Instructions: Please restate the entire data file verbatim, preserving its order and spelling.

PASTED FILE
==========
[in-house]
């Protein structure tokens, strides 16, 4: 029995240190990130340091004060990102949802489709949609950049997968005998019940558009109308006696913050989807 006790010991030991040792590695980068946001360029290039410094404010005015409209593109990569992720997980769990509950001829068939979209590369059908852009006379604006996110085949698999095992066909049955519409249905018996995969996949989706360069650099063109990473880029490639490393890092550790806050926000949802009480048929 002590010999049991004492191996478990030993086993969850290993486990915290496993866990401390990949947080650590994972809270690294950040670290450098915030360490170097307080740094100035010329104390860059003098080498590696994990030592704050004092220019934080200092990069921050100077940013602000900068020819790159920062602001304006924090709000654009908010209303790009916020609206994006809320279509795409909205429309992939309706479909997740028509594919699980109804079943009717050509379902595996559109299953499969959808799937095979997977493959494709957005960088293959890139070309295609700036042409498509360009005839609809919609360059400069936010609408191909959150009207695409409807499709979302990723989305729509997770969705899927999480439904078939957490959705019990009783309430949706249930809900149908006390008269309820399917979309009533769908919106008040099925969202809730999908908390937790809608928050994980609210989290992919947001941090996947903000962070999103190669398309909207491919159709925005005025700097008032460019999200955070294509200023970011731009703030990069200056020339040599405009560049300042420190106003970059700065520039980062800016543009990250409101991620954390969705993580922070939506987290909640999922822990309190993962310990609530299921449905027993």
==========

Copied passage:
[in-house]
């Protein structure tokens, strides 16, 4: 029995240190990130340091004060990102949802489709949609950049997968005998019940558009109308006696913050989807 006790010991030991040792590695980068946001360029290039410094404010005015409209593109990569992720997980769990509950001829068939979209590369059908852009006379604006996110085949698999095992066909049955519409249905018996995969996949989706360069650099063109990473880029490639490393890092550790806050926000949802009480048929 002590010999049991004492191996478990030993086993969850290993486990915290496993866990401390990949947080650590994972809270690294950040670290450098915030360490170097307080740094100035010329104390860059003098080498590696994990030592704050004092220019934080200092990069921050100077940013602000900068020819790159920062602001304006924090709000654009908010209303790009916020609206994006809320279509795409909205429309992939309706479909997740028509594919699980109804079943009717050509379902595996559109299953499969959808799937095979997977493959494709957005960088293959890139070309295609700036042409498509360009005839609809919609360059400069936010609408191909959150009207695409409807499709979302990723989305729509997770969705899927999480439904078939957490959705019990009783309430949706249930809900149908006390008269309820399917979309009533769908919106008040099925969202809730999908908390937790809608928050994980609210989290992919947001941090996947903000962070999103190669398309909207491919159709925005005025700097008032460019999200955070294509200023970011731009703030990069200056020339040599405009560049300042420190106003970059700065520039980062800016543009990250409101991620954390969705993580922070939506987290909640999922822990309190993962310990609530299921449905027993």